de Antueno, R.J.; Elliot, M.; Horrobin, D.F.
Liver delta 5 and delta 6 desaturase activity differs among laboratory rat strains
Lipids 1994; 29(5): 327-31.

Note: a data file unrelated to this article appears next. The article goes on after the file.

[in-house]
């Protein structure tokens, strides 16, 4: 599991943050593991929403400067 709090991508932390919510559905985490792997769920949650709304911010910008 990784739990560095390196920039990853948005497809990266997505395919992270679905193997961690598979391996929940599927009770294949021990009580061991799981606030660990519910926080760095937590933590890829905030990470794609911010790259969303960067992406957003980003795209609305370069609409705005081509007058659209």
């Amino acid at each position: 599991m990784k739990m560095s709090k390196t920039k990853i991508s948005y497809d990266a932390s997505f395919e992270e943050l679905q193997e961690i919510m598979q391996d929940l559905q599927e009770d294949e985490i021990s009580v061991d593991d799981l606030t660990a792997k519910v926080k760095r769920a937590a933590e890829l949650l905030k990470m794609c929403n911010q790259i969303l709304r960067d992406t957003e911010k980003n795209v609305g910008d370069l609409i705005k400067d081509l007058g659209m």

This study was designed to examine the variations among rat strains in hepatic fatty acid desaturase activities and to determine the correlations between the activities of these enzymes and the levels of each microsomal fatty acid. Wistar rats from two different sources as well as Long-Evans and Sprague-Dawley rats were selected to assess, under standard and identical experimental conditions, the liver delta 5 and delta 6 desaturase activities. Both desaturase activities were significantly reduced by 56% in Sprague-Dawley rats when compared to BB-Wistar control rats, whereas intermediate reduced values were detected in Wistar (CR) and Long-Evans strains. The activities of delta 5 and delta 6 desaturases were significantly and positively correlated with each other. However, no significant correlations were detected between either delta 5 or delta 6 desaturase activities and levels of any of their fatty acid substrates or any other of the major microsomal fatty acids. Fatty acid composition of microsomal total lipids showed strain dependency. A positive correlation was detected between the microsomal levels of the two major final products of both desaturases, namely 20:4n-6 and 22:6n-3. In general, the sum of n-3 or n-6 fatty acids but not the ratio of one to the other, varied among rat strains. The study demonstrated that delta 6 and delta 5 desaturase activities are strain-related. The data also suggested that (i) the desaturation activity should be measured and not predicted from the fatty acid composition and (ii) different rat strains should be used for lipid metabolic studies before conclusions are drawn for rats in general.

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